Resting in the medial temporal region, the hippocampal system includes the hippocampus proper, the dentate-gyrus, the subiculum and the overlying entorhinal and perirhinal cortices.
These temporal structures first drew the attention of memory researchers with the report of H.M., a then young man, who underwent the surgical removal of large portions of both hippocampi, amygdalae and overlying cortex in the early 1950s and subsequently suffered a permament and severe antergrade amnesia.
Today, the hippocampal formation and overlying cortices continue to draw attention as the primary targets of neurodegenerative diseases such as Alzheimer's.
The hippocampal formation is one of the most plastic brain regions, attested to by being the primary site for the vast majority of Long-term potentiation (LTP) research as well as the original site of discovery.
The hippocampal formation also the primary site for the robust "spatial" signal best represented by place cells.
My primary approach uses electrophysiological recording techniques to capture the spontaneous and evoked activity from these structures.
Much of my work has also involved the induction of synaptic plasticity phenomena such as Kindling and the many forms of LTP.
For the last decade, I have focused on single cell, or "extracellular unit" recording from within the hippocampus and related cortices, exploring the navigational properties exhibited by many of the units or "Place Cells" and most recently by "grid cells".
This work culminated in a number of "Multi-site ensemble" recording studies, where I simultaneously captured the individual unit activity of many cells from multiple recording sites. In particular, recording from CA1 and any of the lateral entorhinal cortex and perirhinal cortex, or the medial entorhinal cortex and the pre- and para- subiculum. These cortices are the major inputs and outputs of the hippocampus proper, and thus, I have been tracing the neural spatial signal both forwards to and backwards throughout the hippocampal formation. As such, "Multi-site ensemble" recording is one of the newest, and most powerful techniques to provide insights into brain function.
In fact, the scientific publication Nature (download PDF 287KB) has featured this promising technique in one of its news articles as recently as July 2001.
As of July 2003, I joined the Suzuki lab at NYU, and have stepped up to recording from the non-human primate medial temporal lobe, primarily the entorhinal cortex, and hippocampus. Here, I have been able to successfully establish tetrode technology, along with local field potentials (LFPs).
Regardless of the recording technique, signal being studied, or synaptic phenomena being induced, I have specialized in the use of intact, awake behaving subjects.
Many people study synaptic plasticity in much reduced preparations like the hippocampal slice or cultured neurons. Although these methods have the advantage of providing quick initial answers to mechanistic questions, many of these findings will have to be demonstrated in the intact and behaving animal to verify their relevancy.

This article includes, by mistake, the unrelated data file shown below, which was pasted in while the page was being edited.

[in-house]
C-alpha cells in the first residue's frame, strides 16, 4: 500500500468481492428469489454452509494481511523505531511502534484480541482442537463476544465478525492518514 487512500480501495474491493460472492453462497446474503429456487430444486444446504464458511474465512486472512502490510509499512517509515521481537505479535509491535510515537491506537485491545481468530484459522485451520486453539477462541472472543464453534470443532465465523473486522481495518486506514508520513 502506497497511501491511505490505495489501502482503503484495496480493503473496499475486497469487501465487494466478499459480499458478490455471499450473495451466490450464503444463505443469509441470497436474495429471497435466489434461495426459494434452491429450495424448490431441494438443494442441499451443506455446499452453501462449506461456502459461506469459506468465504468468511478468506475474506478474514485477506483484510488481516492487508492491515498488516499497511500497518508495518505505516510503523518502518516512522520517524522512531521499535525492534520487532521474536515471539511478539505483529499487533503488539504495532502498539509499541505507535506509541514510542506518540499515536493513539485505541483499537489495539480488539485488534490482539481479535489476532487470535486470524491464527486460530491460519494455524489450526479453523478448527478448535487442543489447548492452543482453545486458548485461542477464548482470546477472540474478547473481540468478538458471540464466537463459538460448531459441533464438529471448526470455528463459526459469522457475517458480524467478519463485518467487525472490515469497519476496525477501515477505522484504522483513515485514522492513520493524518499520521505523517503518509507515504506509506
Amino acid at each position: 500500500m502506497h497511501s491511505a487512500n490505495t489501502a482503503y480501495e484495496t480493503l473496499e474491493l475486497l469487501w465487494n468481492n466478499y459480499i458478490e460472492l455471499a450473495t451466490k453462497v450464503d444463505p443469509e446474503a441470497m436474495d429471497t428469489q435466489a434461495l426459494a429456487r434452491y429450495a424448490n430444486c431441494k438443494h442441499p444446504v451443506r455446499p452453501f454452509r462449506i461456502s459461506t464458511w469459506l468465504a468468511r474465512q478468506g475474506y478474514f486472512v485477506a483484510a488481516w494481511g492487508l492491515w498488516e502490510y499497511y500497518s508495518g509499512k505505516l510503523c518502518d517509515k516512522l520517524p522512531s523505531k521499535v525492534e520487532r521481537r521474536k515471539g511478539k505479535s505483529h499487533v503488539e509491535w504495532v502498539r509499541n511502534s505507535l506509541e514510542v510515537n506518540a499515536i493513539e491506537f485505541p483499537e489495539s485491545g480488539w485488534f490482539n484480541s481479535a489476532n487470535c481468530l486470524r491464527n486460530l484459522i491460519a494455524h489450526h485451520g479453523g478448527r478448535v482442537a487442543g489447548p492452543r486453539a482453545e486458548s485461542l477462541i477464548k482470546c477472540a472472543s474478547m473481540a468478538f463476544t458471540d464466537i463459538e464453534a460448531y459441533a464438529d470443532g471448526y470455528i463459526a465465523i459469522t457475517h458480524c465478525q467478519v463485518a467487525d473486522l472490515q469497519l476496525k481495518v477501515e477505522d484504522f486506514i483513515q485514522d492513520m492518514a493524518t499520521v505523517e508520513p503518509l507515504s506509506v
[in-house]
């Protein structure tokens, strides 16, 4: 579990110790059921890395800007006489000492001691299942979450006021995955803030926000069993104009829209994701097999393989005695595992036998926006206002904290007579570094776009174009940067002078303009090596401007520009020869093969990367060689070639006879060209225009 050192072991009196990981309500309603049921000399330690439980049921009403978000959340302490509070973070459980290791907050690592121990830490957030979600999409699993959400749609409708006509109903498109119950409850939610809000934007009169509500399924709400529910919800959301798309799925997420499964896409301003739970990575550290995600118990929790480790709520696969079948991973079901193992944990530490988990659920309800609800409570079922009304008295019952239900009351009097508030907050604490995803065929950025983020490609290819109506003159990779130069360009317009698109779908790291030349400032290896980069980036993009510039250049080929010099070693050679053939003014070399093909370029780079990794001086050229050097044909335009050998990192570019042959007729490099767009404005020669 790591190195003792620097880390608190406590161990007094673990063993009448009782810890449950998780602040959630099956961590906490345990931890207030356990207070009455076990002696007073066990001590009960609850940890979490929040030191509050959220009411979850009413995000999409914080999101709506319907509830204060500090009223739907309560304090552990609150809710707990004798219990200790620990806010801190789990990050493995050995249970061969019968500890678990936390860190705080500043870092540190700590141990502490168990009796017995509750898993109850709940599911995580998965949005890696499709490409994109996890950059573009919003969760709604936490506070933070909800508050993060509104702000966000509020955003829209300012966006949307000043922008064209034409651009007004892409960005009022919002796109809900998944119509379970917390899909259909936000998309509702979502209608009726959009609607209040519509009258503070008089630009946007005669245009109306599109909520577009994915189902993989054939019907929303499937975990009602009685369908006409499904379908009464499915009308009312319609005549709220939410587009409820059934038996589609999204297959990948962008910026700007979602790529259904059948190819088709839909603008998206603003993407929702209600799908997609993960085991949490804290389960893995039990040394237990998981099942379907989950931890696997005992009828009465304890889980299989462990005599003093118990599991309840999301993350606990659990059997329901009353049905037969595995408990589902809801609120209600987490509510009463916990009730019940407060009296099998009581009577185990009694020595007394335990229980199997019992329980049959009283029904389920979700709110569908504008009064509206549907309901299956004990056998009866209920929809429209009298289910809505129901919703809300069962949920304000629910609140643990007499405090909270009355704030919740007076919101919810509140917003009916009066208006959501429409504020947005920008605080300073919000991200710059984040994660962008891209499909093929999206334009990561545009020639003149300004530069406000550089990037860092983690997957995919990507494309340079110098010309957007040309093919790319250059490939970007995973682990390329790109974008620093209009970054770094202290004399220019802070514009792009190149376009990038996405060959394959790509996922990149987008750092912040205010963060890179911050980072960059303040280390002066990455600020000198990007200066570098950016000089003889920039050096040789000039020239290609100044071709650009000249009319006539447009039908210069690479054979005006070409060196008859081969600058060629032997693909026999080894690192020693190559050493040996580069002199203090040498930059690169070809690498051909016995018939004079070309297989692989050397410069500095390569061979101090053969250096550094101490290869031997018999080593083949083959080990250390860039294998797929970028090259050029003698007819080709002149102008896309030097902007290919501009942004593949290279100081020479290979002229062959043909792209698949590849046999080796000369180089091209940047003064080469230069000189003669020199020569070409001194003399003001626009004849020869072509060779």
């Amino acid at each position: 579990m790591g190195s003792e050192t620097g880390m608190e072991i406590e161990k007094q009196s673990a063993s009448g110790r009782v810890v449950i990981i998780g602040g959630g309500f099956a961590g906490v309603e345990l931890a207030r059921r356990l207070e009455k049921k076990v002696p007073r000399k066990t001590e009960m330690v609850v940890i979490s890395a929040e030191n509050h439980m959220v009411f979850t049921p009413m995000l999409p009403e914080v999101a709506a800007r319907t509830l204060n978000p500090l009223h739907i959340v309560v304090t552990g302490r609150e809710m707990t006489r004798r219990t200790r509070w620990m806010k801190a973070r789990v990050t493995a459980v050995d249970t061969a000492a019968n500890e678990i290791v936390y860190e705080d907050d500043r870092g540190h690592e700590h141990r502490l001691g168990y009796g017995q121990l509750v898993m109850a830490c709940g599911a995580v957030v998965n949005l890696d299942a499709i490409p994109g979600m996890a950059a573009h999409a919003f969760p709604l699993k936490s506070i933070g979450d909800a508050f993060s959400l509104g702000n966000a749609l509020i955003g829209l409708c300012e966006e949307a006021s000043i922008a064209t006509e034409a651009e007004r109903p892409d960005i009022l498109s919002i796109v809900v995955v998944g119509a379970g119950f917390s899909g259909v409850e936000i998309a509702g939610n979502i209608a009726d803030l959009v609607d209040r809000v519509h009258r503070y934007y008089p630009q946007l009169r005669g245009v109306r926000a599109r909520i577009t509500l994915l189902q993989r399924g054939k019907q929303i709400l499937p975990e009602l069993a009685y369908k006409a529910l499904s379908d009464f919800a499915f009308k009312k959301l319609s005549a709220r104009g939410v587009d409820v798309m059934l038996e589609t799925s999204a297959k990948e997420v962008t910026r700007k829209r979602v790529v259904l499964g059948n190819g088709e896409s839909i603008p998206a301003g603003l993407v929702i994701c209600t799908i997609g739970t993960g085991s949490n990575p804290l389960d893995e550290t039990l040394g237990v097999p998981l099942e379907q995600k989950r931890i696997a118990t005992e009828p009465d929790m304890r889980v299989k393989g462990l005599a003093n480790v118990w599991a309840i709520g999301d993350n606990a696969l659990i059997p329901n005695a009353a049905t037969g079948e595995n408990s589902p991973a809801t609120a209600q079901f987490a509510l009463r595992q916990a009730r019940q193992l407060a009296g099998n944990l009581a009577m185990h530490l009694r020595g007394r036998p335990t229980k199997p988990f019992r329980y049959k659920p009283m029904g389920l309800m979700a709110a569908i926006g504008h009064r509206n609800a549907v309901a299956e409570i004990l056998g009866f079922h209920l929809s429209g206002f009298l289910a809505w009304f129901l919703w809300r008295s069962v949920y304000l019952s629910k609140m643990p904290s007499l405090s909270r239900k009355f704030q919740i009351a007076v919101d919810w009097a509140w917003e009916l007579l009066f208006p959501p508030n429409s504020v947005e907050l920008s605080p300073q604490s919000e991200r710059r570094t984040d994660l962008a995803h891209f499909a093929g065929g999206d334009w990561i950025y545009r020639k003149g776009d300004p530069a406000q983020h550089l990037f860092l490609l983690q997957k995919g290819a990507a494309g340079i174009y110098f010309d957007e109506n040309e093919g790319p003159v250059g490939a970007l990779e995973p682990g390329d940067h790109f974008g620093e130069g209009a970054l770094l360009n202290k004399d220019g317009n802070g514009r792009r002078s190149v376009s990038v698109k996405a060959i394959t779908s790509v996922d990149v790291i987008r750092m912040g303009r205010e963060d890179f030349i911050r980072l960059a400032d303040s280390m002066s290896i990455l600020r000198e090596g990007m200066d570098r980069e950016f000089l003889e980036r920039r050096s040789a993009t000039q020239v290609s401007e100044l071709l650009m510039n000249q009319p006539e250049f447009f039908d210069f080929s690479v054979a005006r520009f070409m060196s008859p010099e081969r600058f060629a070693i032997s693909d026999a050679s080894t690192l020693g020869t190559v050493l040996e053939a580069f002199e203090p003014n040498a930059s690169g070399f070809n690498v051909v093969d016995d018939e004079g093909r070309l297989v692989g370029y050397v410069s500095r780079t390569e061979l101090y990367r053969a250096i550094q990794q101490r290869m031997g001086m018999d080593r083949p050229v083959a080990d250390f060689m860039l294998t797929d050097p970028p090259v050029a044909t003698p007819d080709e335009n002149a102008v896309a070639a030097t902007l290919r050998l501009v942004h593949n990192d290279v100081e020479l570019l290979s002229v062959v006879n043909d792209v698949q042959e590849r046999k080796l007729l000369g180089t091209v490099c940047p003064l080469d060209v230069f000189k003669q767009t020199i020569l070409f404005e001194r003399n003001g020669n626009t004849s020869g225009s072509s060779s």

Recording from behaving animals brings with it numerous challenges not easily met or even understood by most. Much of my early work with LTP focused on how to overcome these challenges and avoid the pitfalls that plaqued the initial work relating LTP to learning.
In addition to meeting the special needs of recording from behaving animals, I have developed an expertise in general rodent behavior, and specifically learning.
Typically this means knowing a bunch of experimental tasks, and I have employed my fair share of radial-arm and water mazes. Yet, I have also taken great care to observe and test many spontaneous behaviors. Overall my behavioral approach is akin to applying a neuropsychological assessment battery.
I have used this behavioral approach in a number of purely pharmacological studies that have tested the normalcy of behavior, with an eye to sorting out specific memory impairments from more global performance deficits.
In all the labs that I have worked, I have pioneered or established new techniques and analyses.
I was the first individual to induce LTP at my graduate institution, which now boasts a number of LTP labs.
I was the first individual to implement tetrodes in Canada and the first to establish primed-burst potentiation in the dentate gyrus during my first post-doctoral position in Montreal.
I was one of the first three individuals to successfully accomplish multi-site ensemble recording of the entorhinal cortex and CA1, along with Loren Frank at MIT and the Moser group in Norway.
Most recently, I was the second individual to establish tetrode recordings in the medial temporal lobe of non-human primates, next to Bill Skaggs of the McNaughton group.
To summarize, my goal is to understand the neural basis of learning and memory. In acheiving this goal I induce synaptic plasticity phenomena and employ numerous recording techniques to examine the impact of my manipulations at a systems level. I have concentrated these techniques and phenomena within the hippocampal formation. My work is carried out in intact behaving animals and therefore necessarily rests upon a strong behavioral and ethological foundation.